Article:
All around the world, unemployment is an issue. Granted, it is more of an issue in certain places but people here in the UK would welcome a further reduction in the unemployment rate.
One way through which the unemployment figure could be reduced is by encouraging more emphasis on vocational studies. Unfortunately, decades of gravitation towards more academic studies and increased loathing for vocational work means we are unable to call on this solution.
A recent research from education academics, pooling data from 29 countries including the UK confirmed the fact that vocational qualifications have an influence on employment. According to the study, countries where young people are encouraged to study highly specific vocational qualifications while in school have far lower rates of youth unemployment in comparison to other countries where students only did academic subjects. Young people in the aforementioned countries also spend less time looking for work when between jobs.
The research is intuitively sensible as a child that learnt hairdressing will become a hairdresser instead of remaining unemployed due to a lack of traditional white collar roles. So why are schools not being encouraged to push vocational studies and turn students to successful tradesmen?
The first reason is the fact that the world in general pays more attention to high tech CEOS and big corporate executives so more people (including parents) regard that path as the “right way”. It is not uncommon to find parents pulling out the stops to force their child into more academic disciplines instead of taking up child care, catering or building for instance. Schools have no choice than to focus on academic disciplines to cater for these needs.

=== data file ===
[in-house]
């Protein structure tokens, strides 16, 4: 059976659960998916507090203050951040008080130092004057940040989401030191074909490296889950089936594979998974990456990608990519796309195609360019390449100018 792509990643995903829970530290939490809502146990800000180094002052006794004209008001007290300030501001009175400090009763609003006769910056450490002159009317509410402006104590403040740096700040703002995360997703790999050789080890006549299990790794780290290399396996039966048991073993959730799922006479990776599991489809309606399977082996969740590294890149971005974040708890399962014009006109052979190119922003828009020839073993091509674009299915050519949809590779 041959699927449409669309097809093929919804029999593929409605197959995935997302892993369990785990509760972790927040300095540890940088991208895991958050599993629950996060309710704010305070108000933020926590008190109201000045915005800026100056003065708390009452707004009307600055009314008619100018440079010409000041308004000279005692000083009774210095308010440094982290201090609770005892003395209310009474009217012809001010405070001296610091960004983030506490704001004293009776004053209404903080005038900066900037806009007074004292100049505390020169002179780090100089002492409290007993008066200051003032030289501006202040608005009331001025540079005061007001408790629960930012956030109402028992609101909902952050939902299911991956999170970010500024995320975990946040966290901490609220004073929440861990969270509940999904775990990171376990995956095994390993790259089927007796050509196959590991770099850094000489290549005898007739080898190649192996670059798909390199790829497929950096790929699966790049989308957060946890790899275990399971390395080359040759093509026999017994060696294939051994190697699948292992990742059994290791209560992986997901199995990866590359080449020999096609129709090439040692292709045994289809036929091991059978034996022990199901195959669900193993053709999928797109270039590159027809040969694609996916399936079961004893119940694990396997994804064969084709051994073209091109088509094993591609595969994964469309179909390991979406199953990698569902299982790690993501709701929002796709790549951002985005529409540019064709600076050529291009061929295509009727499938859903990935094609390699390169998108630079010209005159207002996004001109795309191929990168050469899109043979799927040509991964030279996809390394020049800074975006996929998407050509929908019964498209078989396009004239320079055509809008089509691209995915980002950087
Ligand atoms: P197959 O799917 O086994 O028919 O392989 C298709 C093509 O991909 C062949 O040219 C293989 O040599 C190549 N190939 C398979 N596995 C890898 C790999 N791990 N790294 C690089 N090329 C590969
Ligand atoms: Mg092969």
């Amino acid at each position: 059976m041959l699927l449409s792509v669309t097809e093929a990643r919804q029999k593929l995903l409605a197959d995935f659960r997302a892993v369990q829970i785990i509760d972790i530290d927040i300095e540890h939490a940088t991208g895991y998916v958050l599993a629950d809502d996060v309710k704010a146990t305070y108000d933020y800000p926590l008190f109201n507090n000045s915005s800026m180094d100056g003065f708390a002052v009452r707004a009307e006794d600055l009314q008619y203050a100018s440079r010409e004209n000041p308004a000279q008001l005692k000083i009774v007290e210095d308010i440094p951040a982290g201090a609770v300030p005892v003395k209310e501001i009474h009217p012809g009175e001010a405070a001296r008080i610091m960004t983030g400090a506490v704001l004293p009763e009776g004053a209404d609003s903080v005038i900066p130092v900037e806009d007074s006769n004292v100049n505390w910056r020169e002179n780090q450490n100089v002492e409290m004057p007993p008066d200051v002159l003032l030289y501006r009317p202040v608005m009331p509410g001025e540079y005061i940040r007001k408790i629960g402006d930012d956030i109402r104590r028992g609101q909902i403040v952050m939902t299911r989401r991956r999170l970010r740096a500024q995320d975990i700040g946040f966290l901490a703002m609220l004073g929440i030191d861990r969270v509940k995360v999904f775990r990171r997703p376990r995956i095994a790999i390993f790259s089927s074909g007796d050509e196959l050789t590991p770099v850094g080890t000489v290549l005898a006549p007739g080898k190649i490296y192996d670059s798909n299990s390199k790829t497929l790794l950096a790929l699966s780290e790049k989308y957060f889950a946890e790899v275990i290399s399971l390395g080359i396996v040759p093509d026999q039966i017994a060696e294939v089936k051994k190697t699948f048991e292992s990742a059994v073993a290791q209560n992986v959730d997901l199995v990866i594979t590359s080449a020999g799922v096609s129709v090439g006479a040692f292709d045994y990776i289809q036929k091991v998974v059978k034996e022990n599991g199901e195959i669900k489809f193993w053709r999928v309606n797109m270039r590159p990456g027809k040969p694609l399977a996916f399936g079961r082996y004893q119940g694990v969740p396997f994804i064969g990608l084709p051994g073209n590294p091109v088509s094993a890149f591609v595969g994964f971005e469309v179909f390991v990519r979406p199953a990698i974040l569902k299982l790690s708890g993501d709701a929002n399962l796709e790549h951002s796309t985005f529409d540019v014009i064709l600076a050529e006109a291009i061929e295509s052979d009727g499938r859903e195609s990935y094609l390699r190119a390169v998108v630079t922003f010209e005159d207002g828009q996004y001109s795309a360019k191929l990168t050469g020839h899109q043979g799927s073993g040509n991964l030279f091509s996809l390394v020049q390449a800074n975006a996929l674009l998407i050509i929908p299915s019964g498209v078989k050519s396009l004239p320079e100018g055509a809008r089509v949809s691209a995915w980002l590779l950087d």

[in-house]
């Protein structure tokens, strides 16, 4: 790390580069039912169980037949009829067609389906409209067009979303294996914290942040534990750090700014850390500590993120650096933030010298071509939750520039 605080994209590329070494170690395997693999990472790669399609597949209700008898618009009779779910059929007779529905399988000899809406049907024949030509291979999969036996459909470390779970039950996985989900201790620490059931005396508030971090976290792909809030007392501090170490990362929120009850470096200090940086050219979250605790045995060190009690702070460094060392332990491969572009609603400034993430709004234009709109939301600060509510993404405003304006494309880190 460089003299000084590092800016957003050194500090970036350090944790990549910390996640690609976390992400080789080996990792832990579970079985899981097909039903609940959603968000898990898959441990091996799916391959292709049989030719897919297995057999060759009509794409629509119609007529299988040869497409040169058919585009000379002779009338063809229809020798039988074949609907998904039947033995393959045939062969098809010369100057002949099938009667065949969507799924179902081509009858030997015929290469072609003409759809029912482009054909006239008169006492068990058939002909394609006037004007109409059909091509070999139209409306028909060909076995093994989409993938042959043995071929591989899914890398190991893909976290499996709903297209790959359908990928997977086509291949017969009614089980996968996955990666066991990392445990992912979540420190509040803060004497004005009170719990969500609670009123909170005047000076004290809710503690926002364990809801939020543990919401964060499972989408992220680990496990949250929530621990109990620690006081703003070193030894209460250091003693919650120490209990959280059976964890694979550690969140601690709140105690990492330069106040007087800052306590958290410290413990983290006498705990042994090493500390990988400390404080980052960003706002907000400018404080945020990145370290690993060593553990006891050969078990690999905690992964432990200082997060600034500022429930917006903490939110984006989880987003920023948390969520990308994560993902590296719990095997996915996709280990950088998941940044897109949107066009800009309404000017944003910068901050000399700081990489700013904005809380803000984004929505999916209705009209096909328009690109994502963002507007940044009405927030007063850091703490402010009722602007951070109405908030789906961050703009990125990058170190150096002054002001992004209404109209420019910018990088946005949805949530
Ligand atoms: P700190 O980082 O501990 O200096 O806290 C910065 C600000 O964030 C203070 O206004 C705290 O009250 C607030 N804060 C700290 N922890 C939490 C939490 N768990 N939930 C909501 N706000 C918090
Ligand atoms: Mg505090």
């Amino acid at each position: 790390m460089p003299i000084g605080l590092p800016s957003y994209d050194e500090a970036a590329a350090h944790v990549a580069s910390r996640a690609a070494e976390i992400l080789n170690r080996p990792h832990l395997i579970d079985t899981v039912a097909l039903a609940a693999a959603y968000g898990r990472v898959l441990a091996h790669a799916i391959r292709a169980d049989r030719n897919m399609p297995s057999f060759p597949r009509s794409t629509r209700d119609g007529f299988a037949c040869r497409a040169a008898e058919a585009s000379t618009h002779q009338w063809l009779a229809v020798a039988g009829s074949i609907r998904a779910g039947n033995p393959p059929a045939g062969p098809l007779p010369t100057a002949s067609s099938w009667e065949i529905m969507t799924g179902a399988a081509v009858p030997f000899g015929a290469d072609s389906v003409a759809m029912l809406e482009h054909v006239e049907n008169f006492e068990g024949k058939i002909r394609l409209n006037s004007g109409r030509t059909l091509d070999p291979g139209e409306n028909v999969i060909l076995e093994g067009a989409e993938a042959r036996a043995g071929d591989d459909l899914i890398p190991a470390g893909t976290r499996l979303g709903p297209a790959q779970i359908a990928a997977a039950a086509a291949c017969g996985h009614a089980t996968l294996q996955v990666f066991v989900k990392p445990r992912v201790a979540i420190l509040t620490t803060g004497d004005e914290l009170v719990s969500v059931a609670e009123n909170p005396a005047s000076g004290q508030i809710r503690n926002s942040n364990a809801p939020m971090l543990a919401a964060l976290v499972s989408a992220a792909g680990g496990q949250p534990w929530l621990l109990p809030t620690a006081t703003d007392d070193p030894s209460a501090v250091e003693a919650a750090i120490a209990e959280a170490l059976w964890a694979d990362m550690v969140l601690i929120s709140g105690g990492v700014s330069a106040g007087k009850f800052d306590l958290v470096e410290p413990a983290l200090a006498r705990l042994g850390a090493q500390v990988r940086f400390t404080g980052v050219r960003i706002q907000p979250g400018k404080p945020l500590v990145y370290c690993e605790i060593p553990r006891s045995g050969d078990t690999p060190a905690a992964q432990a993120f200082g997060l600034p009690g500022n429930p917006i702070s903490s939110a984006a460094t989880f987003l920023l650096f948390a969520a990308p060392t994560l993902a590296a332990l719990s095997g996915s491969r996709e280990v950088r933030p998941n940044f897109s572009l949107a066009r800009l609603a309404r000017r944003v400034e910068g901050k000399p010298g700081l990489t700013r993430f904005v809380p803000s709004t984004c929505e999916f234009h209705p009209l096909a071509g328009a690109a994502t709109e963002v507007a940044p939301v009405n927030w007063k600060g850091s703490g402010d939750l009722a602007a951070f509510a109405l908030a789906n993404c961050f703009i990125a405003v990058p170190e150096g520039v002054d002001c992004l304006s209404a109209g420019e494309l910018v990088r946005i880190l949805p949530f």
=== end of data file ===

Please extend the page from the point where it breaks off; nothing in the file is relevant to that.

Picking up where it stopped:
What is the government doing?
The government hasn’t helped with the current league table criteria where schools are rewarded for focusing on the EBacc subjects (collection of GCSEs including language, science and geography) and there is little to no reward for success in vocational studies. It can point to the fact that it opened a collection of university technical colleges for 14- to 19-year-olds that combine special vocational training and academic qualifications but that has not yielded any fruits in the past. Recent evidence suggests that such efforts, including the recently announced return of Vocational A-levels, will only end up creating a division where only weak students from mainstream schools end up taking up vocational studies.
To make vocational studies a vehicle against unemployment, efforts must therefore be made to change the national orientation and intertwine vocational studies with mainstream studies in a manner different from reality on ground today.